BLOOMINGTON, IND. — Ohio State dispensed with the Hoosier hiccup this year.
For a generation, the question for the Buckeyes against Indiana hasn’t been whether they’d win, but how much they’d struggle before putting away the Hoosiers.
Often in recent years, it has taken longer than it should have. Not on Saturday.
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No. 6 Ohio State dominated its Big Ten opener from start to finish and in every phase of the game in a 51-10 victory at Memorial Stadium, which as usual was heavily populated with scarlet-clad fans making their biennial victory trip west.
The Buckeyes (3-0, 1-0 Big Ten) won for the 25th straight time against the Hoosiers (2-1, 0-1). It was Ohio State's most lopsided victory ever in Bloomington and the biggest margin over the Hoosiers since a 44-3 rout in 2006 in Columbus.
Ohio State running back J.K. Dobbins ran for 193 yards in 2½ quarters, surpassing the 181 yards he had in his college debut against the Hoosiers two years ago. Dobbins’ highlight was a 26-yard touchdown run in the second quarter on which he ran by or through six defenders.
“It's just a play that shows what I can really do,” Dobbins said. “I think a lot of people forgot what I could do, so I just want to keep showing out and keep getting better.”
But the game was really settled by the guys who start each play with their hand on the ground. Ohio State’s linemen dominated Indiana’s on both sides of the ball. Dobbins and backup Master Teague, who gained 106 yards, often were yards past the line of scrimmage before a Hoosier touched them.
“It's amazing,” Dobbins said of the offensive line. “They're blocking great. If those guys keep growing, this offense will keep growing.”
The Buckeyes defense also continues to grow. It set the tone early. Indiana didn’t have a play that gained yardage until its third possession.
The Hoosiers didn’t really even try to be two-dimensional. Their running backs had only 12 carries for 29 yards. Ohio State outgained Indiana 520-257.
Buckeyes coach Ryan Day said that dominating the line of scrimmage has been a priority since spring practice.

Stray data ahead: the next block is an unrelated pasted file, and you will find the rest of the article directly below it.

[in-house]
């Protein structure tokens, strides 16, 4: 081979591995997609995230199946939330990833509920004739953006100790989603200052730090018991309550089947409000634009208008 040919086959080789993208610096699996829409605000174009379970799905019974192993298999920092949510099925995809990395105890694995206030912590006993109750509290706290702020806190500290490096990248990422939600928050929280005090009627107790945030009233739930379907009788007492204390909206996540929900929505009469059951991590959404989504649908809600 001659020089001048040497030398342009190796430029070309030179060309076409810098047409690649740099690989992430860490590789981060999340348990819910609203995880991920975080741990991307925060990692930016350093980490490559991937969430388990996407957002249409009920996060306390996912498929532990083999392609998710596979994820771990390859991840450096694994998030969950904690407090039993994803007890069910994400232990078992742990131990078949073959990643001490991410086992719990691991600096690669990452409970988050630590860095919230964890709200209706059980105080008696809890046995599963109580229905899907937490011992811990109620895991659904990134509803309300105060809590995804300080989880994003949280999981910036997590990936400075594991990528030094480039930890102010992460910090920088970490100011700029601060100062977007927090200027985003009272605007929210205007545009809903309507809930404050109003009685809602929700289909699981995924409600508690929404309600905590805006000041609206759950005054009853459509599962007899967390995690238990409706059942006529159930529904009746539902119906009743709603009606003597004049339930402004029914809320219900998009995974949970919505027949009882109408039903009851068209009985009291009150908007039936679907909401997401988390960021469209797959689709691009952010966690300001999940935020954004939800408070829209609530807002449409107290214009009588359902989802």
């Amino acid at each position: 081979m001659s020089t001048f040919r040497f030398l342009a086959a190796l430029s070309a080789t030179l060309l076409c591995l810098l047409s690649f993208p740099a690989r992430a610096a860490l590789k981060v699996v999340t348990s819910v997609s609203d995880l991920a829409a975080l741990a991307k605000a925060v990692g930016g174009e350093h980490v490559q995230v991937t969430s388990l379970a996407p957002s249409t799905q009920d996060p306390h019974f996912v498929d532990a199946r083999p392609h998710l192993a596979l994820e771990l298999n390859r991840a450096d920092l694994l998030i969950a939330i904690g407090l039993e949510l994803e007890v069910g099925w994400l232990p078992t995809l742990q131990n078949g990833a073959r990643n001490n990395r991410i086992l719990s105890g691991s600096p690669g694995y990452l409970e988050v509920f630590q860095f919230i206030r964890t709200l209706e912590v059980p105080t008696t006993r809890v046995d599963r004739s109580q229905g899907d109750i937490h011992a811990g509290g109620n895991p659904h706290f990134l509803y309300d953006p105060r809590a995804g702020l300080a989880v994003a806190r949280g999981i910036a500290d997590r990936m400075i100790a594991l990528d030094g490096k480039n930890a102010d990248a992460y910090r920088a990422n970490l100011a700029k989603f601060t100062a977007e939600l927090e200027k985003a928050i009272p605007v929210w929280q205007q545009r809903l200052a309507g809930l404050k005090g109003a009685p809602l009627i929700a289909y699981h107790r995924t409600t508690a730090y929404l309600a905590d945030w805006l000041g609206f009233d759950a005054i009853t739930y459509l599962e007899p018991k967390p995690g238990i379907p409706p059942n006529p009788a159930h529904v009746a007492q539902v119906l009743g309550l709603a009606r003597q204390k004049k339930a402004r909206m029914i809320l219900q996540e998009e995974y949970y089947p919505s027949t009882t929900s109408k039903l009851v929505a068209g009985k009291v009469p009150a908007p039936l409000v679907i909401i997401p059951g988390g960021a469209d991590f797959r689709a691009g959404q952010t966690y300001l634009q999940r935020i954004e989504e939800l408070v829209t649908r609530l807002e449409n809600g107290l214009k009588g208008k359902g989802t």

“We want to have two or three guys we can put at each position,” he said. “We think we should be able to win the line of scrimmage. That's where all the battles are won. I think today was an example of that.”
It helped that Indiana played without starting quarterback Michael Penix Jr. because of an unspecified injury. Peyton Ramsey threw for three touchdowns and 322 yards a year ago against the Buckeyes, but he had no such success this time. It’s hard for a quarterback to pick apart a defense when he’s often picking himself off the turf, as Ramsey was.
“We definitely feel real dominant,” said Chase Young, who with two more sacks continues to be the most dominant of all. “That's just a confidence that Coach J (line coach Larry Johnson) gives us.”
The Hoosiers’ only touchdown came on a flea-flicker in the second quarter. Receiver Whop Philyor caught a backward pass and tossed to tight end Peyton Hendershot for a 40-yard touchdown.
But by then Ohio State had scored 30 points. After a missed 32-yard field goal attempt by Blake Haubeil on the Buckeyes’ first possession, quarterback Justin Fields capped a 68-yard drive with a 3-yard keeper to open the scoring.
Fields wasn’t as sharp passing as he had been in Ohio State’s first two games. He completed only 14 of 24 passes for 199 yards. But he threw three touchdown passes and still hasn’t thrown an interception.
The first scoring pass was a 37-yarder to Chris Olave, who then blocked a punt for a safety. When Fields threw to K.J. Hill for a 9-yard score and Dobbins ripped off his dazzling touchdown run, the outcome was assured.
The Buckeyes padded their lead in the second half. Teague scored on a 40-yard run and cornerback Damon Arnette capped it with a 96-yard interception return for a touchdown, the fourth-longest pick-six in school history.
Ohio State has one more nonconference game next week against Miami University before facing tougher Big Ten teams. As impressive as the Buckeyes’ dominance has been, especially at the line of scrimmage, Day cautioned against complacency.
“This is just one week,” Day said. “It has to continue to build as we go because we're going to start to see teams down the road that have really good offensive and defensive lines, and we'll have to keep building on it.”